ike most major controversies, the recent college admissions scandal that’s been in the headlines over the last few weeks offers a fascinating way to witness the real-time breakdowns that can occur between our various legal and institutional systems, our various sets of cultural values, and our own most cherished principles. These breakdowns often reveal the inner strata of our collective kosmic address, offering precious insight into the major patterns, forces, and inequities that often drive our political and cultural discourse, influence our views, and inform our trust in our governing institutions. And the way we react to these scandals often reveal our own interior strata, giving us an opportunity to identify whatever virtues, shadows, and narratives that might be shaping our response, either consciously or unconsciously.
Watch as Dr. Keith and Corey explore this most recent admissions scandal through the lens of integral psychology, typology, and the intimate interplay between culture, genetically influenced personality traits, and personal choice.
The admissions scandals reflects parents trying to externally shape their kids’ development rather than figure out what types their kids are and supporting healthy versions of those types. Culture heavily weights desirability of some types (like students, highly ambitious individuals, and extroverts) over others (like introverts, low ambitious individuals, and many artists). Most personality traits, including academic success, TV watching, conscientiousness, neuroticism, and openness are around 50% heritable, and much of the other 50% of variance is attributed to non-systematic effects.
According to twin researcher Robert Plomin (author of Blueprint), parents have less influence than other non-systematic effects–which doesn’t make sense to me in terms of my experience and reading of other research (especially attachment research). One of his findings is that type of child influences what types of parenting are evoked by whatever types parents are, thus making childhood experience heavily cocreated by the temperaments of parents and children–in other words, genetically determined. That being said, I think it begins to make sense when we factor in personal choices, both unconscious and conscious, that individuals make in development. I think these track in his research as non-systematic effects that are indirectly determined by types of parenting–growth mindsets, emphases on discovering who their children are and supported healthy versions, and resisting cultural standards for uniform models of success.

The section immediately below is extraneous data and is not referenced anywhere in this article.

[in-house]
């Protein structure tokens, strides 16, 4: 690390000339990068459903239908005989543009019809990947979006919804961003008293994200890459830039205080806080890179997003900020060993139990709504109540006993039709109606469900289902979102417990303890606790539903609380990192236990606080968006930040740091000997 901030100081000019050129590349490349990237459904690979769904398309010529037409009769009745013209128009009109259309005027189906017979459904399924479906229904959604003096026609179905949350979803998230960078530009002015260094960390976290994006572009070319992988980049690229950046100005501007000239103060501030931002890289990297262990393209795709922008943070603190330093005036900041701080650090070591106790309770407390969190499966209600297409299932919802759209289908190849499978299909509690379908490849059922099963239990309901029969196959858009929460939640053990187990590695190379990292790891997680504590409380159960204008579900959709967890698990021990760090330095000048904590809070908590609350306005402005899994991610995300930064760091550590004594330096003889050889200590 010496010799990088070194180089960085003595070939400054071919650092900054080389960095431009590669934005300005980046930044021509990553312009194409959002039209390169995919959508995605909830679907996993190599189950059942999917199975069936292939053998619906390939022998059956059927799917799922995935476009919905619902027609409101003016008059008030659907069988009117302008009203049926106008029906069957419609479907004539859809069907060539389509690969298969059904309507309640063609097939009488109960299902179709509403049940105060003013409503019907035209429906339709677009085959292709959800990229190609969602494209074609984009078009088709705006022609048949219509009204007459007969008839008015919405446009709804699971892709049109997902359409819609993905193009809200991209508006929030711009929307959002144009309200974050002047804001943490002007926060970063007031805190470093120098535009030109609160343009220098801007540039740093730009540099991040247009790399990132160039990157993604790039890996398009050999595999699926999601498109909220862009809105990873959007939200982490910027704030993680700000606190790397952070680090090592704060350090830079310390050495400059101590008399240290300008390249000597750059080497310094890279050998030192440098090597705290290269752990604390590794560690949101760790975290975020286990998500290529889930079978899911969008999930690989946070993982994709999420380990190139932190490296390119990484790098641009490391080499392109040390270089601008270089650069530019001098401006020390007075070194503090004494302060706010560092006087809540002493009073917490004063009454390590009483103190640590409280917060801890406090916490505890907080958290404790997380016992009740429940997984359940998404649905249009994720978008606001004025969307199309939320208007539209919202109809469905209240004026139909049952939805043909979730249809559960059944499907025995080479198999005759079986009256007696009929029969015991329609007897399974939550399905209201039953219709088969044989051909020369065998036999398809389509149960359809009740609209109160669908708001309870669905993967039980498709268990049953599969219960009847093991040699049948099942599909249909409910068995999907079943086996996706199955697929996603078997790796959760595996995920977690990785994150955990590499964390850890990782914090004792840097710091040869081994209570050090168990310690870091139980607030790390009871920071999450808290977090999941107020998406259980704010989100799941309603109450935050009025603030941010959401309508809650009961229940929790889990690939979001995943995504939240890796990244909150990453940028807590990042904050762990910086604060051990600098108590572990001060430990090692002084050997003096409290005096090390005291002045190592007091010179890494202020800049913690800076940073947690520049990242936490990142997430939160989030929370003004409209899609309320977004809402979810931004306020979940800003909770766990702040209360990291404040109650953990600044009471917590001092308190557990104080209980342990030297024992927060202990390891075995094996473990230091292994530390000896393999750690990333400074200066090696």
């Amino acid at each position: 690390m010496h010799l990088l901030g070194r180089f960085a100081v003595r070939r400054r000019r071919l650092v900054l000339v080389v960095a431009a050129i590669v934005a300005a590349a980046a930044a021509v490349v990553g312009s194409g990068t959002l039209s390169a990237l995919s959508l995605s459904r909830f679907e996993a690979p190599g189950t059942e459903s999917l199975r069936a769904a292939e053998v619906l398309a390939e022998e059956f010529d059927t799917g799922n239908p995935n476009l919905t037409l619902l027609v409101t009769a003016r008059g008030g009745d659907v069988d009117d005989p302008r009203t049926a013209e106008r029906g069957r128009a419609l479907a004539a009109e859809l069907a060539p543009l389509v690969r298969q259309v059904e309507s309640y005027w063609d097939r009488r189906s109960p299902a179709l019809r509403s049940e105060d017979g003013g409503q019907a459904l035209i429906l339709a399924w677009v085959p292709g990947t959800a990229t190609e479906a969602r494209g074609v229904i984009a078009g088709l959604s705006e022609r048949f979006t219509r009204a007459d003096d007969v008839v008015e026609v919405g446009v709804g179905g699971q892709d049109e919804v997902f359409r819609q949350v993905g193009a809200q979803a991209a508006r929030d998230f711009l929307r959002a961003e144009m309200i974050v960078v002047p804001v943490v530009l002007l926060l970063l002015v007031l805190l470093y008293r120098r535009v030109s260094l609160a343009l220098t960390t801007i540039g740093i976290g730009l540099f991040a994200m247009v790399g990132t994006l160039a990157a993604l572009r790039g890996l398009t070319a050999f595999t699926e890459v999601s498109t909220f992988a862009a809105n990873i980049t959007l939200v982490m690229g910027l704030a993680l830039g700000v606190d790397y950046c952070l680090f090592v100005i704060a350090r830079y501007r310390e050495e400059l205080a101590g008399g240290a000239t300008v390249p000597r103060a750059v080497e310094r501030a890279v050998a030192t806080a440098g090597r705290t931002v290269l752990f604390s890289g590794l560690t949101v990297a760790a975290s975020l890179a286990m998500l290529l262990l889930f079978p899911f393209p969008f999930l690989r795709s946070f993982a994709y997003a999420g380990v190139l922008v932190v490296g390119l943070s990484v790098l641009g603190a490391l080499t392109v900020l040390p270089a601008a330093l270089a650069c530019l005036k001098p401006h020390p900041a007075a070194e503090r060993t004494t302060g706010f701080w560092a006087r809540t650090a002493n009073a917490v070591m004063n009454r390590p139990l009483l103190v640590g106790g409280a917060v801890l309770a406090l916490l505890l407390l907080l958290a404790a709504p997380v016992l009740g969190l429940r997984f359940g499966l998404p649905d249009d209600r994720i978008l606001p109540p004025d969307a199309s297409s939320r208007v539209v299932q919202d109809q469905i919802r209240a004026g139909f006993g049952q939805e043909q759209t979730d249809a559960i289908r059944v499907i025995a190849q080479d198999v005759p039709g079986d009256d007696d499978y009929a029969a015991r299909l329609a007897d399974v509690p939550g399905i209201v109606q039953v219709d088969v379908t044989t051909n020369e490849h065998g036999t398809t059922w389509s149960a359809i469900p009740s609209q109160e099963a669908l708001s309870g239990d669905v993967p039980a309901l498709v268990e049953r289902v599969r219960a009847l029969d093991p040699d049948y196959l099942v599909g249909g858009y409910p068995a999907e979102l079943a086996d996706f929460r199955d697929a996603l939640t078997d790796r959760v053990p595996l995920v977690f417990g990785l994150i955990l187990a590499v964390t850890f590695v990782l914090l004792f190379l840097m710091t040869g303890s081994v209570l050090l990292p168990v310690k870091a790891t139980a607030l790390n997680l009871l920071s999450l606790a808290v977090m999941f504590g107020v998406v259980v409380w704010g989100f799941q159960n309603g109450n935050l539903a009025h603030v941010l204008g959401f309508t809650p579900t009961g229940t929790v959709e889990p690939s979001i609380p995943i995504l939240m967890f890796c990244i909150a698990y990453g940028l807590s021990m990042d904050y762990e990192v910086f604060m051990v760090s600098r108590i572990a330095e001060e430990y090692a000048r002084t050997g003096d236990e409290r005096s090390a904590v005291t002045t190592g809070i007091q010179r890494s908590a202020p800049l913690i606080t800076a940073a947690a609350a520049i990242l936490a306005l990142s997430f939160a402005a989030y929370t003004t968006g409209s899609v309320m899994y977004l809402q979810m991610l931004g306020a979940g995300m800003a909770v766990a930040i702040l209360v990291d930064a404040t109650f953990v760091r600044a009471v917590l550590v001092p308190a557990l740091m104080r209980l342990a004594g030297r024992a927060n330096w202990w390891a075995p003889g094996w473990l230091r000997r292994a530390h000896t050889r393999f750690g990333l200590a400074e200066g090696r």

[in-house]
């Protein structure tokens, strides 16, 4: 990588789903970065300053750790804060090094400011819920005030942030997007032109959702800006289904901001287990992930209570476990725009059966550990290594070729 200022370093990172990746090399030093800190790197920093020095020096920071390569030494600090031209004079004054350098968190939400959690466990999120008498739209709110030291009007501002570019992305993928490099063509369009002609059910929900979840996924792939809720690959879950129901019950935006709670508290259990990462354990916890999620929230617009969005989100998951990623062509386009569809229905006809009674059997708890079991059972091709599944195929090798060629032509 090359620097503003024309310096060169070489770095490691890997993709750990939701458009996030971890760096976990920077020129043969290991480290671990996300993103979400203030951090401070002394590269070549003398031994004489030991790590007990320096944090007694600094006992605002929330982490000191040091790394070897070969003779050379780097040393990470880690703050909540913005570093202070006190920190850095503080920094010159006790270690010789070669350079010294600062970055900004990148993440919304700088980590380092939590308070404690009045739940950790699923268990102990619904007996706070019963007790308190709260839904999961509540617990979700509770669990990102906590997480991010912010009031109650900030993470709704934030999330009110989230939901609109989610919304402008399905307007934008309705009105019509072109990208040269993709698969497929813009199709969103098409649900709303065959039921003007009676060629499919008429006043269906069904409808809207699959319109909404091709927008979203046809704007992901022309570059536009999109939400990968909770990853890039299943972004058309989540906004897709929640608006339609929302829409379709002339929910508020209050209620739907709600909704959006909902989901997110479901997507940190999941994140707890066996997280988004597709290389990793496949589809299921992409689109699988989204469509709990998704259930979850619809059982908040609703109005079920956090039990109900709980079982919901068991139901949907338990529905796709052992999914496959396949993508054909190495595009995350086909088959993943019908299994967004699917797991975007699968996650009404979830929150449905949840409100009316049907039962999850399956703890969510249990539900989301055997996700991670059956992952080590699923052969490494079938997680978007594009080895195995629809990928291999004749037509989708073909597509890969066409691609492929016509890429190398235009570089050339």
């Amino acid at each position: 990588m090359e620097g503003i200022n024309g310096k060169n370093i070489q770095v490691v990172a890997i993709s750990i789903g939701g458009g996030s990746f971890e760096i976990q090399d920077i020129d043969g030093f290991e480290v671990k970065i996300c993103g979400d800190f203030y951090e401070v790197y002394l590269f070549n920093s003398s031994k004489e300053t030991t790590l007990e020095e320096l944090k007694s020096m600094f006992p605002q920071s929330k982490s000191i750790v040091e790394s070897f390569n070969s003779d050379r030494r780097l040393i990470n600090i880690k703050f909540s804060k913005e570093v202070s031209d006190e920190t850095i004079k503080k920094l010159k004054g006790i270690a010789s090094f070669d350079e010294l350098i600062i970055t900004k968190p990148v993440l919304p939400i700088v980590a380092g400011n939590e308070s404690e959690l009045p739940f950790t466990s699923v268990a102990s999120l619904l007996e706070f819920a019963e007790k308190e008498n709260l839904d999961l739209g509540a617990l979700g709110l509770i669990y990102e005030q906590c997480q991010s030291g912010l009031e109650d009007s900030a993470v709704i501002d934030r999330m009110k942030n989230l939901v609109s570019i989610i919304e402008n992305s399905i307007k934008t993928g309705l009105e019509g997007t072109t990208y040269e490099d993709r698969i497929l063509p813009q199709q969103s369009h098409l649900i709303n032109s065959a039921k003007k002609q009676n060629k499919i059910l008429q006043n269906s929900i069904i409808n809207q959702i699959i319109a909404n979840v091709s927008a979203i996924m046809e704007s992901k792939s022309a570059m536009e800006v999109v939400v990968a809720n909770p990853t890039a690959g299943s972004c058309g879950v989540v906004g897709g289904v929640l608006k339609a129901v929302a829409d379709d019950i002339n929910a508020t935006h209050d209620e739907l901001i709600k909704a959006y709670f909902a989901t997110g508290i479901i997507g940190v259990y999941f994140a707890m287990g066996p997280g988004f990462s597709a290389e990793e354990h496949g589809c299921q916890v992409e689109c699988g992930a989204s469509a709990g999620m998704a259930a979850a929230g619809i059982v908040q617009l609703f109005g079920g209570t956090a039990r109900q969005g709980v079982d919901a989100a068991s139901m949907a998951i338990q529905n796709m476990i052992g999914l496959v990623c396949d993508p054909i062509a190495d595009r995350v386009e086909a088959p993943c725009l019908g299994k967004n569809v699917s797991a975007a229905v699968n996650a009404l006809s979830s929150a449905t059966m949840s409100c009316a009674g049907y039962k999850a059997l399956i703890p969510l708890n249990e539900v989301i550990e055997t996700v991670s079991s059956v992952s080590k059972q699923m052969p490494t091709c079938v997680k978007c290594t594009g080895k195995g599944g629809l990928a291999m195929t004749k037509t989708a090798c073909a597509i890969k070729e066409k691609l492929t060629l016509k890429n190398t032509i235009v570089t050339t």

The admissions scandal is the tip of the iceberg
The college admission scandals involved multiple parents pulling strings, bribing, cheating, and lying to get their children into high ranking colleges. This is the tip of the privilege iceberg that’s is as old as nepotism and human history. We are genetically programmed to give more rights/care/resources to those most genetically and tribally connected to us. Also, morally, people tend to feel more exhilaration when successfully cheating than guilt, and all of us have certain areas where we break rules (and even laws) when it suits us or when we believe our moral compass is superior to the collective’s for us (not necessarily for everyone). One of the more interesting parts of the underlying forces at work in this scandal is the question of how much the values of these families and individuals were culturally determined–internalized LLQ values pressuring individuals to instantiate states with impulses to conform to personally important success/status standards.
-Dr. Keith Witt